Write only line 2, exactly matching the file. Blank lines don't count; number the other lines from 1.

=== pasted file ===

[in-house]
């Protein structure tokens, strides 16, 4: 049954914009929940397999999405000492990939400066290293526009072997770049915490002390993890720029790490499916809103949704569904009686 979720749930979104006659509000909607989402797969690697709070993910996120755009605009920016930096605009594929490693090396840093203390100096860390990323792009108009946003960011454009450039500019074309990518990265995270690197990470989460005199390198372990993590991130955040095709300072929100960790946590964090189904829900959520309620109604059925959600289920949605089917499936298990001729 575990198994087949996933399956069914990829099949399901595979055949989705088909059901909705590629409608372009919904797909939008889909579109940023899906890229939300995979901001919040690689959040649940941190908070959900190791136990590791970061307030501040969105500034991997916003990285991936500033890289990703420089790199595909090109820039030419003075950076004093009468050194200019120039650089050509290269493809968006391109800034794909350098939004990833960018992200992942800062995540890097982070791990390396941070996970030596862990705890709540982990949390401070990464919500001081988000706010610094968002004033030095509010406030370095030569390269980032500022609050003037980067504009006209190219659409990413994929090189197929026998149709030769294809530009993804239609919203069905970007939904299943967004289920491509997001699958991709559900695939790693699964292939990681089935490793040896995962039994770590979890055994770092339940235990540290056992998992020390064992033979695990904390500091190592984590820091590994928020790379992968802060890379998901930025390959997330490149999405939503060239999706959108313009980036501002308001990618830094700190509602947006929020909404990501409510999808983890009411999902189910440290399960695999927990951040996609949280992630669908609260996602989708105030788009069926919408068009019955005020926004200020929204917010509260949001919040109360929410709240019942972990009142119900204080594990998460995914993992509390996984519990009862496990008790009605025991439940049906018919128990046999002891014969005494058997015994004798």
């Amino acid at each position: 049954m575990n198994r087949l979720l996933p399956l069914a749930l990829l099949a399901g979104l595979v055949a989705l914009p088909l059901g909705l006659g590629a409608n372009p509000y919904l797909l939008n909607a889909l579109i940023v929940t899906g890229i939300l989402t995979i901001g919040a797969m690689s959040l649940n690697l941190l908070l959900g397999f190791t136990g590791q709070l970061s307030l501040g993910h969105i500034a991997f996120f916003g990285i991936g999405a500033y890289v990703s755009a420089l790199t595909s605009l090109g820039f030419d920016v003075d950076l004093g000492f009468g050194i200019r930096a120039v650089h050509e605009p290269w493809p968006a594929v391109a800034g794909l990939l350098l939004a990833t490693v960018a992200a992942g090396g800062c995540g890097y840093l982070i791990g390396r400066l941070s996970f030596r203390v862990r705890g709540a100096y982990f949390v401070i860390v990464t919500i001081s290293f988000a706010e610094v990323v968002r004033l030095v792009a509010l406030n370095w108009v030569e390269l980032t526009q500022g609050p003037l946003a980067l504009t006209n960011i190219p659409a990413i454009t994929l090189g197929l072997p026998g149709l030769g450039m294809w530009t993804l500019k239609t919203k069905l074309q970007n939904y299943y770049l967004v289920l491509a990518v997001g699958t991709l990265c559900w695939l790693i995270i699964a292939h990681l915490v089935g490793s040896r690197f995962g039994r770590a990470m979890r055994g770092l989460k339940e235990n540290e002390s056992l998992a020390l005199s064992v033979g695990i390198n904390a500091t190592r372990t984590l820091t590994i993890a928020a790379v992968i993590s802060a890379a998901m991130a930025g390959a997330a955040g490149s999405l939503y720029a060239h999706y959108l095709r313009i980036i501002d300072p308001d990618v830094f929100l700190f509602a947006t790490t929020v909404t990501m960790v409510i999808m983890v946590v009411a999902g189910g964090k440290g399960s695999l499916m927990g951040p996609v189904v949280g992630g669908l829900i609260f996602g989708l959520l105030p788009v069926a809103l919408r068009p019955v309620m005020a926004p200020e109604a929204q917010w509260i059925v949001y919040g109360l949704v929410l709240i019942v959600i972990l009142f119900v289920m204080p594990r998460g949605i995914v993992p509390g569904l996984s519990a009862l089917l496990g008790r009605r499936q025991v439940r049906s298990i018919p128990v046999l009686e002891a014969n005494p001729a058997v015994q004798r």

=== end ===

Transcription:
């Protein structure tokens, strides 16, 4: 049954914009929940397999999405000492990939400066290293526009072997770049915490002390993890720029790490499916809103949704569904009686 979720749930979104006659509000909607989402797969690697709070993910996120755009605009920016930096605009594929490693090396840093203390100096860390990323792009108009946003960011454009450039500019074309990518990265995270690197990470989460005199390198372990993590991130955040095709300072929100960790946590964090189904829900959520309620109604059925959600289920949605089917499936298990001729 575990198994087949996933399956069914990829099949399901595979055949989705088909059901909705590629409608372009919904797909939008889909579109940023899906890229939300995979901001919040690689959040649940941190908070959900190791136990590791970061307030501040969105500034991997916003990285991936500033890289990703420089790199595909090109820039030419003075950076004093009468050194200019120039650089050509290269493809968006391109800034794909350098939004990833960018992200992942800062995540890097982070791990390396941070996970030596862990705890709540982990949390401070990464919500001081988000706010610094968002004033030095509010406030370095030569390269980032500022609050003037980067504009006209190219659409990413994929090189197929026998149709030769294809530009993804239609919203069905970007939904299943967004289920491509997001699958991709559900695939790693699964292939990681089935490793040896995962039994770590979890055994770092339940235990540290056992998992020390064992033979695990904390500091190592984590820091590994928020790379992968802060890379998901930025390959997330490149999405939503060239999706959108313009980036501002308001990618830094700190509602947006929020909404990501409510999808983890009411999902189910440290399960695999927990951040996609949280992630669908609260996602989708105030788009069926919408068009019955005020926004200020929204917010509260949001919040109360929410709240019942972990009142119900204080594990998460995914993992509390996984519990009862496990008790009605025991439940049906018919128990046999002891014969005494058997015994004798």